These tools save and organize references, and can integrate with word processors to format in-text references and bibliographies. See here for comparisons between the programs mentioned below and some others.
Free and open source, so no concerns about whether your access will be interrupted after you leave Duke. Support for collaboration is a particular strength and the browser extension for importing references is very robust. Training and support at https://www.zotero.org/support/
(NOTE: NetID authentication required for this link) Proprietary and licensed for all current Duke affiliates (so you get it without paying), but alums would need to pay or transfer to another tool. Handling of collaboration/coauthorship is not as nice as in Zotero and Mendeley and the browser extension is horrible, but users love features like Find Full Text (pdf fetching) and easy customization of output styles. Training and support at https://clarivate.libguides.com/endnote_training/users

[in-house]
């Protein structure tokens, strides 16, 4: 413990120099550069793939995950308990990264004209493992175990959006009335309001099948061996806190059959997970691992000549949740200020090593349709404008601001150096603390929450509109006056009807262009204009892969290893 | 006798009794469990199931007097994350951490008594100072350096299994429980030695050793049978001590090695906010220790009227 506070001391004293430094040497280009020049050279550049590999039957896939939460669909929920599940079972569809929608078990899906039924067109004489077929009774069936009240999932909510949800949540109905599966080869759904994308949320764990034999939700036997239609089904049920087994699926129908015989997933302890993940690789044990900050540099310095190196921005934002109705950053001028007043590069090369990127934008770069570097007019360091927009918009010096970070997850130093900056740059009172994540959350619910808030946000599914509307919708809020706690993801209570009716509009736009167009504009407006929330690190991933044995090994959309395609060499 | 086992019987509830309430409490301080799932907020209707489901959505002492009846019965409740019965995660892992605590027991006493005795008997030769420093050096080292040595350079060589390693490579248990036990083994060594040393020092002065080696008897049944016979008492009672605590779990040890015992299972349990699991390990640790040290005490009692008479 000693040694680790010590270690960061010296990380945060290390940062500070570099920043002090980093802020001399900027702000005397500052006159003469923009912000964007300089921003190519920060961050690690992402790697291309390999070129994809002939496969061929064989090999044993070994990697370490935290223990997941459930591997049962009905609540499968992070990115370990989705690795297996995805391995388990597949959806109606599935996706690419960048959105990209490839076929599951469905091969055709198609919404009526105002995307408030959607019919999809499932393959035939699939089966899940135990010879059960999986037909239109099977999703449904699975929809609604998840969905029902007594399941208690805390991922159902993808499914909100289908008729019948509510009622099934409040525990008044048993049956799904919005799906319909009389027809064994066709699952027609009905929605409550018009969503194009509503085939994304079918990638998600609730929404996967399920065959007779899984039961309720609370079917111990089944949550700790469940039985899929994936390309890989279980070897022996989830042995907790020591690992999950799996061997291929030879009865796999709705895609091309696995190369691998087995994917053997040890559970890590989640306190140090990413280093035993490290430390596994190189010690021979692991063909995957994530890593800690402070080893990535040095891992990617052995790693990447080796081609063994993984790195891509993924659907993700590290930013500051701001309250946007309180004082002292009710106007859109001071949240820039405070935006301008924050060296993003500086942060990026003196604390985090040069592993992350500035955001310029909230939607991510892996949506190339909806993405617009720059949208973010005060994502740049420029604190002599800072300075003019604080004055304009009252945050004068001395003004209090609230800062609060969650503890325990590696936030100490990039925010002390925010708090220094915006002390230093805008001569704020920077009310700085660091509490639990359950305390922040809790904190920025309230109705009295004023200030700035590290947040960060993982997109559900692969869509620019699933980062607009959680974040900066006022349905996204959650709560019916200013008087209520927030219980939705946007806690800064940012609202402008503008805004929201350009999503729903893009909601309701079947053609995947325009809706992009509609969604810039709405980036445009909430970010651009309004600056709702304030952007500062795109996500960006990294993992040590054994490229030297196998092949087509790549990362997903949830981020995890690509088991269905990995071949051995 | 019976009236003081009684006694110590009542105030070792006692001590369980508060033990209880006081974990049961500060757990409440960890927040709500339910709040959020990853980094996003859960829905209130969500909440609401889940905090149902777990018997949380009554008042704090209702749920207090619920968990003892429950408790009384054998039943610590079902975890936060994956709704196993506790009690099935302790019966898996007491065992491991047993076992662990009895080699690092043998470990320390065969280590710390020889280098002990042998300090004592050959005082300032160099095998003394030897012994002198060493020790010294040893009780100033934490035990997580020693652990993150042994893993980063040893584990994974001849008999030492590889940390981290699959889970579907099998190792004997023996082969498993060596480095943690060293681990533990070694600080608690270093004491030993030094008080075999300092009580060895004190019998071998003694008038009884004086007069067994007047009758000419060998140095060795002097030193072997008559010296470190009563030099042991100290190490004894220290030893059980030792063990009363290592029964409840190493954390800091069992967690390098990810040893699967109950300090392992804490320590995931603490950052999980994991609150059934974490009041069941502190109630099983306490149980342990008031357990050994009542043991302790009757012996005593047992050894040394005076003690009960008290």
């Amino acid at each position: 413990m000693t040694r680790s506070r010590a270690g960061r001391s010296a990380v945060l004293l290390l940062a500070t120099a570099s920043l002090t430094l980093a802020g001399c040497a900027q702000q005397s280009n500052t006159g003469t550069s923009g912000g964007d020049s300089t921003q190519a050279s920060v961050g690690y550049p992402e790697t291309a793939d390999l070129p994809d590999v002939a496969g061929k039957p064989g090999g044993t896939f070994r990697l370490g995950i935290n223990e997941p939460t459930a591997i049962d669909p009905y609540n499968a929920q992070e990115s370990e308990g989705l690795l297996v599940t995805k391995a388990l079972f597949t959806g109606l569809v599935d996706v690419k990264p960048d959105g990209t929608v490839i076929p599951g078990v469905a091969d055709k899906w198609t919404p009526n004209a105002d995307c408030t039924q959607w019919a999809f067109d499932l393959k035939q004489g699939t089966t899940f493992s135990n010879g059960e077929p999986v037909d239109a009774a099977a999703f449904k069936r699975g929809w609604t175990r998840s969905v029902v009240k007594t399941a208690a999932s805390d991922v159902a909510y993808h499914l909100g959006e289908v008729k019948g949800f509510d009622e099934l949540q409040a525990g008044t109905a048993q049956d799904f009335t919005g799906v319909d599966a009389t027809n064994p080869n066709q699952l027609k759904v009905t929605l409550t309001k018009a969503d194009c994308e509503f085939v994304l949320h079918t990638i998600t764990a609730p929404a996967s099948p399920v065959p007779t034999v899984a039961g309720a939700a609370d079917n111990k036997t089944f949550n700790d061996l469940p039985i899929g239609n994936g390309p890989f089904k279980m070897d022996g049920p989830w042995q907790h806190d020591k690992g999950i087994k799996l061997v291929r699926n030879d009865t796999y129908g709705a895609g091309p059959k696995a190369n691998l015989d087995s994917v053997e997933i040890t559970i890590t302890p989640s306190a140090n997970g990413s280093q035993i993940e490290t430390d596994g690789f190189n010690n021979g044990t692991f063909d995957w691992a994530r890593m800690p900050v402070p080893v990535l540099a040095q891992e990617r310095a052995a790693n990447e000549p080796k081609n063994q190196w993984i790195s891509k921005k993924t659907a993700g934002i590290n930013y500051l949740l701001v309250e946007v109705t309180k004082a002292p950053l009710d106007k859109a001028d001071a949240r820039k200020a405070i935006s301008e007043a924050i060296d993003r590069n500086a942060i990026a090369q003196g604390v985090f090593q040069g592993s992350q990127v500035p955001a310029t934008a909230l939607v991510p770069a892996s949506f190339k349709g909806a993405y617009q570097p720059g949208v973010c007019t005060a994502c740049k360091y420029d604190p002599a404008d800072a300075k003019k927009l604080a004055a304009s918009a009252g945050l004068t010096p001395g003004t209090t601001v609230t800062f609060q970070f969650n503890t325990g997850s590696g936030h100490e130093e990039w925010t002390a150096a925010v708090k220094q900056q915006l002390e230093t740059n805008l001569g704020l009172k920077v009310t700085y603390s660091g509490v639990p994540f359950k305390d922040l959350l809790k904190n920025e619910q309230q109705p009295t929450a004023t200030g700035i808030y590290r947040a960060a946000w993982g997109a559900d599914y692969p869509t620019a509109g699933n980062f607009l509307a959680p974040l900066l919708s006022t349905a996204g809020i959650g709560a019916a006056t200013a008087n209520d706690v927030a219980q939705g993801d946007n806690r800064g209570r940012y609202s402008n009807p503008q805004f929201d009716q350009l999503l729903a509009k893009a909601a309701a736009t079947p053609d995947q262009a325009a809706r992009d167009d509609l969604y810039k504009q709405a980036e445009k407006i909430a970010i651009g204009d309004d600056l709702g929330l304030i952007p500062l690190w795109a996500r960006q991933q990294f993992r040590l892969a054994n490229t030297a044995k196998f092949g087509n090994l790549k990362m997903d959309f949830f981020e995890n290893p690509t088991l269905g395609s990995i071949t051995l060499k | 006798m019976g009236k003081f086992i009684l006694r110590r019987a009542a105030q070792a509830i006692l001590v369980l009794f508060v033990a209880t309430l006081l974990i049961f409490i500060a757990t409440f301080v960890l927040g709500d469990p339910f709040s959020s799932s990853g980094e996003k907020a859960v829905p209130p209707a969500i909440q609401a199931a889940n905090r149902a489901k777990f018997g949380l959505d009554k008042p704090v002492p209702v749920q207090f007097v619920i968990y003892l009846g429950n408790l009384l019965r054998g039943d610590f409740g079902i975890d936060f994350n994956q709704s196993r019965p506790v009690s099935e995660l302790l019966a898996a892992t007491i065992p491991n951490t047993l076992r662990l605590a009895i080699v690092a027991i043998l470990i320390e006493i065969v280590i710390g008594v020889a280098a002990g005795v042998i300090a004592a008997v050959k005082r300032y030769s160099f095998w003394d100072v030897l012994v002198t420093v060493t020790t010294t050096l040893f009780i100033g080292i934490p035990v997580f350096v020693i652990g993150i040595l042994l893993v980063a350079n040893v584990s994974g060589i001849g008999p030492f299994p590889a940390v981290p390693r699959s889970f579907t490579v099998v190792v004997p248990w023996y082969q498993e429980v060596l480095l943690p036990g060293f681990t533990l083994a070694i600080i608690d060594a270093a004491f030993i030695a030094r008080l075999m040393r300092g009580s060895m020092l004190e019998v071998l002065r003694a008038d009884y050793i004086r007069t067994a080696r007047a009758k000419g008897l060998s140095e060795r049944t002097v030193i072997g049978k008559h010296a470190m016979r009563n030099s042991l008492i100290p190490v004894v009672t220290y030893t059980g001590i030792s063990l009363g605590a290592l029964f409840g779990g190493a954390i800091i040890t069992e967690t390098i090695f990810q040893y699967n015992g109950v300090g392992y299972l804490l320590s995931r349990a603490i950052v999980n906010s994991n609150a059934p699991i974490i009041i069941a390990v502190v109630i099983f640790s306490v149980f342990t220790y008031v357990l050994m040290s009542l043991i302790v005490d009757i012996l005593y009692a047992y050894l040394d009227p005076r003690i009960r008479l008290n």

Free but proprietary (so possible concerns with vendor lock-in and lack of transparency). Nice collaboration features and social sharing/discovery. Users like the pdf annotation features, too. Training and support at https://www.mendeley.com/guides